Recent storms are improving the low water levels in the Great Lakes, at least a little.

Lakes Michigan and Huron hit record low levels this winter.

(See National Oceanic and Atmospheric Administration's Great Lakes Water Level Dashboard for a look at Great Lakes levels in historical context.)

Ships are carrying less cargo, and boaters have had trouble getting in and out of harbors. To help with the low lake levels, the state started emergency dredging projects for some harbors. And experts say the recent storms are also helping a little.

Keith Kompoltowicz is the Chief of Watershed Hydrology for the U.S. Army Corps of Engineers in Detroit.

It’s normal for the lakes to go up a little in the spring, but Kompoltowicz says we’ve had so much rain lately that the typical spring increases in Lakes Michigan and Huron are up by about two inches more than normal.

"There’s a huge contribution from those storms," said Kompoltowicz. "It’s looking like we came up from the first of the month through 22nd of the month. We’re up well over 5 or 6 inches, so far, from start of the month."

Two inches more on Lakes Michigan and Huron means the storms dropped 1.6  trillion gallons of water into the system.

But they’re called the GREAT Lakes, so even with all that water, Kompoltowicz says the lakes are likely to remain low.

NOAA

The future of the Great Lakes, their management, and their usage were among key topics in a forum held recently at MSU's Institute for Public Policy and Social Research.

The forum focused on the key question of how we should manage these huge bodies of fresh water in order to guarantee their availability for future generations.

This is happening while the Obama Administration is asking for $300 million for the Great Lakes Restoration Initiative.

Jennifer Read is Deputy Director of the University of Michigan Water Center and Jon Allen is Director of the Michigan Office of the Great Lakes.

Both were in attendance at the forum, and they give us an overview of  what was discussed.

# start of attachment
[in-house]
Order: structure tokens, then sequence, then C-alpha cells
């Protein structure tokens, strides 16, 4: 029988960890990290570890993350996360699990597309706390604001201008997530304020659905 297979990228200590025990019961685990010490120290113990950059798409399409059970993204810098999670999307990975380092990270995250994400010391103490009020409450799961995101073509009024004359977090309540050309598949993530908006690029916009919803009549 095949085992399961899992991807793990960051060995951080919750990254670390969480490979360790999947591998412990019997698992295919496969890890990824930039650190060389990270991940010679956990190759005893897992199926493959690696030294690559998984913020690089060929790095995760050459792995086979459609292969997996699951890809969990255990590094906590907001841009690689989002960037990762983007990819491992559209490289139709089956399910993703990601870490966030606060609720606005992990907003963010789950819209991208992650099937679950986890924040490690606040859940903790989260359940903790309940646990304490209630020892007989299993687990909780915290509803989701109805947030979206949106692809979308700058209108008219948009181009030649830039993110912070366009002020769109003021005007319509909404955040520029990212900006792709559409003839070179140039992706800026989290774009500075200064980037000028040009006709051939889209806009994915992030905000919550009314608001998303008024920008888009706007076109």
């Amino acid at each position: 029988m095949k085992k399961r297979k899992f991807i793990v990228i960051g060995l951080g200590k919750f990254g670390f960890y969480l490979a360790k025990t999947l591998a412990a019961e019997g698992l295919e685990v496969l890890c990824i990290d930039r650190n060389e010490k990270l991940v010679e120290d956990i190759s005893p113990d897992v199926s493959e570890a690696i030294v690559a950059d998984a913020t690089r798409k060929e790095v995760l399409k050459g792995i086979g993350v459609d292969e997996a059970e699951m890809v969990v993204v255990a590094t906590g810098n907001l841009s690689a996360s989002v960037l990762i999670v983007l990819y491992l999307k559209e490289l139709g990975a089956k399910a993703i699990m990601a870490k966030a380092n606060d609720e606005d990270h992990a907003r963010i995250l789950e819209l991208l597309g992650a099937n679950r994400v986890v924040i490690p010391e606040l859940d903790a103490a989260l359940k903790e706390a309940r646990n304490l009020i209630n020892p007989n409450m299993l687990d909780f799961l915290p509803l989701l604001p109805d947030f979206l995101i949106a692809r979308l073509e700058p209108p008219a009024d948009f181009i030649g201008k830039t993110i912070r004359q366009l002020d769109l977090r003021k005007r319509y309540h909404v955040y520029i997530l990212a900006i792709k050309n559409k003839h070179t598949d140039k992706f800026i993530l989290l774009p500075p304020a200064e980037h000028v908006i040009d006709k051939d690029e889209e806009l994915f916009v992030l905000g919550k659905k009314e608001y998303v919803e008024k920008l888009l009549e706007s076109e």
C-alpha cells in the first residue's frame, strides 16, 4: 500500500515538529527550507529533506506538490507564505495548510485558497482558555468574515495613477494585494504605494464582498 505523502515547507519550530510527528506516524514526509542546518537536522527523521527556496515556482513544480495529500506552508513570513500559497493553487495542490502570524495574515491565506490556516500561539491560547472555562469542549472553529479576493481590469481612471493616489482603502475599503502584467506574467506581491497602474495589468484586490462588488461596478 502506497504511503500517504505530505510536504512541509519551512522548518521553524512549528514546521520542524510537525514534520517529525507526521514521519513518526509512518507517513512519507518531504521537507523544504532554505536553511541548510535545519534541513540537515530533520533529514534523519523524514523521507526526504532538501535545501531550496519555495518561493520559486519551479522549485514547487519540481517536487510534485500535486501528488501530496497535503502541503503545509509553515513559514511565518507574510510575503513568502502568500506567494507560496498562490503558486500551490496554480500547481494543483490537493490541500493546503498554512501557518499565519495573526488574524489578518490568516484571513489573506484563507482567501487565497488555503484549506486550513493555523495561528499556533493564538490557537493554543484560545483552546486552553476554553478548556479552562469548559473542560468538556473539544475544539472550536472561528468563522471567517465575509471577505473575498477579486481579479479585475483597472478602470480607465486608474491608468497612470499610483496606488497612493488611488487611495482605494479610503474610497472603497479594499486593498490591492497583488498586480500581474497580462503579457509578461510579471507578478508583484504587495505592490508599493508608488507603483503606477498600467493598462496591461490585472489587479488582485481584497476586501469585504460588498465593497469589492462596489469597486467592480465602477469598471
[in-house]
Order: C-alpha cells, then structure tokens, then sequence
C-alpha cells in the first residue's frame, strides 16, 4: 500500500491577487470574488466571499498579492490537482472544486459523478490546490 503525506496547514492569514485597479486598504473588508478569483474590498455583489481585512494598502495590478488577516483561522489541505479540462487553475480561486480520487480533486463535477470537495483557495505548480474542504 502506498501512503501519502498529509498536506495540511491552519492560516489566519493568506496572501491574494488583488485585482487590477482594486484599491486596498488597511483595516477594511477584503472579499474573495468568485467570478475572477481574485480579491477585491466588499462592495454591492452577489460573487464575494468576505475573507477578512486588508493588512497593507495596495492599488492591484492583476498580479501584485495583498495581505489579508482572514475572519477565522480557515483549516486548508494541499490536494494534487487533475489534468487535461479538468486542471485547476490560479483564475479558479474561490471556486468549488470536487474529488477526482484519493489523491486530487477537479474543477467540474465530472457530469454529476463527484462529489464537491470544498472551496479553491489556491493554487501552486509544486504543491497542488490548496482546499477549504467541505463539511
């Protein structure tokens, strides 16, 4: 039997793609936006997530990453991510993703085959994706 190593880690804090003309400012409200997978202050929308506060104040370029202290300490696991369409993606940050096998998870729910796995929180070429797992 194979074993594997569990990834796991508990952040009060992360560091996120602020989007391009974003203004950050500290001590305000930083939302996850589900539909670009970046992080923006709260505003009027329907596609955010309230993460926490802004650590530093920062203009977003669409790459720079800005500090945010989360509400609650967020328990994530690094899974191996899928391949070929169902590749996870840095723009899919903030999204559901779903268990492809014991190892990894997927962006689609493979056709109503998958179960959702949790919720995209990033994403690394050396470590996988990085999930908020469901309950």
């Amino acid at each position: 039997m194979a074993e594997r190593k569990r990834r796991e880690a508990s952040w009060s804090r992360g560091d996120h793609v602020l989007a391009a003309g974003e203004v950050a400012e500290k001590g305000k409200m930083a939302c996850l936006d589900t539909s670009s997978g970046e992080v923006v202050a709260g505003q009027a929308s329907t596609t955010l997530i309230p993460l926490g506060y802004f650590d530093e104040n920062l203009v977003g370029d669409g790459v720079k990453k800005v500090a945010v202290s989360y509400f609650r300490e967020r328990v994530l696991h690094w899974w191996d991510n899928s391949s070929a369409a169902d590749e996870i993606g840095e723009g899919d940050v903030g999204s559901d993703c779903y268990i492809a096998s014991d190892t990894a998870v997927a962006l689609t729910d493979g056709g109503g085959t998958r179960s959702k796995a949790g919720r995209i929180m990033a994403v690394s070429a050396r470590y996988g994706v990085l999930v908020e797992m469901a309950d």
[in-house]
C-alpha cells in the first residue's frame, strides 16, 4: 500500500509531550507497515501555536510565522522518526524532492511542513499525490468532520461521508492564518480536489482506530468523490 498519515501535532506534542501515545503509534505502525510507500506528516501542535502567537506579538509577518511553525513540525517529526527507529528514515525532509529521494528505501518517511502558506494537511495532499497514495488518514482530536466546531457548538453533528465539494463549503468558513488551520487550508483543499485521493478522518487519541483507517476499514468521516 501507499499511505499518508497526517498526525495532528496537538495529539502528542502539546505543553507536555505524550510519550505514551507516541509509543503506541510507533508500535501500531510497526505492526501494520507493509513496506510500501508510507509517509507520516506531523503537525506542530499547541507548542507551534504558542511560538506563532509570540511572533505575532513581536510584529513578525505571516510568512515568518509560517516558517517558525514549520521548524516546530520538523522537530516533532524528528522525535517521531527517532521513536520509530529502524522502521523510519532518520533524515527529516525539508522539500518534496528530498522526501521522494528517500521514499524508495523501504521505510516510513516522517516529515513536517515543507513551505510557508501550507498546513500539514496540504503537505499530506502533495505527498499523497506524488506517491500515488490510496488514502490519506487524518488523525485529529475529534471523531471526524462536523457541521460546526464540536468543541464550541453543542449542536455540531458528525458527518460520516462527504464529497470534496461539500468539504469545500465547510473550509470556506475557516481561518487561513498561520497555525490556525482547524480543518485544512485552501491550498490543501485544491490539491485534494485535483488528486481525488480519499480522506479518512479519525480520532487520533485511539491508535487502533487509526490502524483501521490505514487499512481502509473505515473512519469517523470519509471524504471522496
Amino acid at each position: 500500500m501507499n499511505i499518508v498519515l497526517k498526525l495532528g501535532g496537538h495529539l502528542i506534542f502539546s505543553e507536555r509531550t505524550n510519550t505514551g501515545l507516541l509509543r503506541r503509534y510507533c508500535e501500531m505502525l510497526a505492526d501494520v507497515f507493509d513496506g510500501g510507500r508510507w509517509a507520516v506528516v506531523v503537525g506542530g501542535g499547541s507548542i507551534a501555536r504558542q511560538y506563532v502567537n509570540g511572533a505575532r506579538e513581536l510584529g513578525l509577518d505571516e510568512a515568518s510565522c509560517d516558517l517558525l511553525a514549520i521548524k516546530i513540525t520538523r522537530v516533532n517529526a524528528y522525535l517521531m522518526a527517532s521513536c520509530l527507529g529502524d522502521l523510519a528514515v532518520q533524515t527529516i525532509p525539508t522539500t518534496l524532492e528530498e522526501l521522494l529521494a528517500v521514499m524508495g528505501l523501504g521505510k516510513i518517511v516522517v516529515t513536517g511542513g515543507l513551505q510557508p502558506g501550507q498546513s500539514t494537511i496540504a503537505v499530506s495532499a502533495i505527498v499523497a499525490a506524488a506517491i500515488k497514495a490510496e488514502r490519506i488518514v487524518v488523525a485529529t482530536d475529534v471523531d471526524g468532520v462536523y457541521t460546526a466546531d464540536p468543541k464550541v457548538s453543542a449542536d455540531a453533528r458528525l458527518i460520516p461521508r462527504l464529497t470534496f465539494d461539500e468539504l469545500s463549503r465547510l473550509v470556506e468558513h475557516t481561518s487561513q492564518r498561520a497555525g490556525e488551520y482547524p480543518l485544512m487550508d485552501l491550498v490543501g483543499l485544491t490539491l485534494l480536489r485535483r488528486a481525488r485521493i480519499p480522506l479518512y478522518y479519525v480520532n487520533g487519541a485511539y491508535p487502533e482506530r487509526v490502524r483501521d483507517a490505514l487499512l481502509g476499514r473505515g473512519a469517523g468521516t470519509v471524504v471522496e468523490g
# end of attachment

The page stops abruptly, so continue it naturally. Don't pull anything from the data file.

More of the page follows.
You can listen to the full interview above.

Dredging on the River Raisin. A mechanical dredge removing material on July 11, 2012.
USEPA

Governor Rick Snyder says he’s pleased with an official opinion from state Attorney General Bill Schuette.

It says the state constitution does not allow the Michigan Natural Resources Trust Fund to pay for dredging and other types of maintenance on public harbors.

The governor says that affirms his position.

"As we look at, let’s look out to the future, I would not use the trust fund at all. That is not a place that I would look to for resources for this," he said.

The Governor and the Attorney General say the Natural Resources Trust can only be used to acquire and improve property for the public’s use.

Snyder and the Legislature reached a compromise earlier on an emergency dredging bill that taps into the Waterways Trust Fund and the state’s General Fund.

The money will be used for dredging this spring to clear harbors suffering from record low water levels. Low water levels could affect Great Lakes shipping and recreational boating.

Photograph by Mike Killion

When you think “surfing,” you probably think sunshine, “Aloha!” and warm beaches with palm trees. You probably don’t think winter, icebergs, and Lake Superior.

Surfing the Great Lakes is at its prime during the winter months, and this year’s delayed spring is providing a dedicated group of Great Lakes surfers with some great swells. Winter and early spring storms produce large waves that are ideal for surfing. 

Ryan Gerard is the owner of Third Coast Surf Shop in New Buffalo, Michigan. He’s noticed the effect of a late spring on surfing conditions.

“It is kind of a double edged sword,” he said. “The surf conditions have been pretty good lately because we’ve been having more of these weather conditions that bring us waves. I guess the other side of the sword is that we’re ready for summer too.”

Rebecca Williams / Michigan Radio

President Obama is asking for $300 million for the Great Lakes in his 2014 budget. That money would go to the Great Lakes Restoration Initiative.

It’s a huge project to clean up pollution, fight invasive species and restore habitat.

Chad Lord is the policy director for the Healing Our Waters-Great Lakes Coalition. He says there’s been a lot of progress over the last four years.

“All of these results are coming from the investments in new wetlands, buffer strips along rivers, cleaning up toxic sediments in areas around Detroit,” he says.

Illinois Dept of Natural Resources

A new study claims there is evidence that a small number of Asian Carp have reached the Great Lakes.   

Asian Carp is an invasive species that could potentially damage the Great Lakes environment and seven billion dollar fishing industry.

The paper released Thursday was written by scientists with the University of Notre Dame, The Nature Conservancy and Central Michigan University. It summarizes findings from a two-year search for the carp in and around the Great Lakes.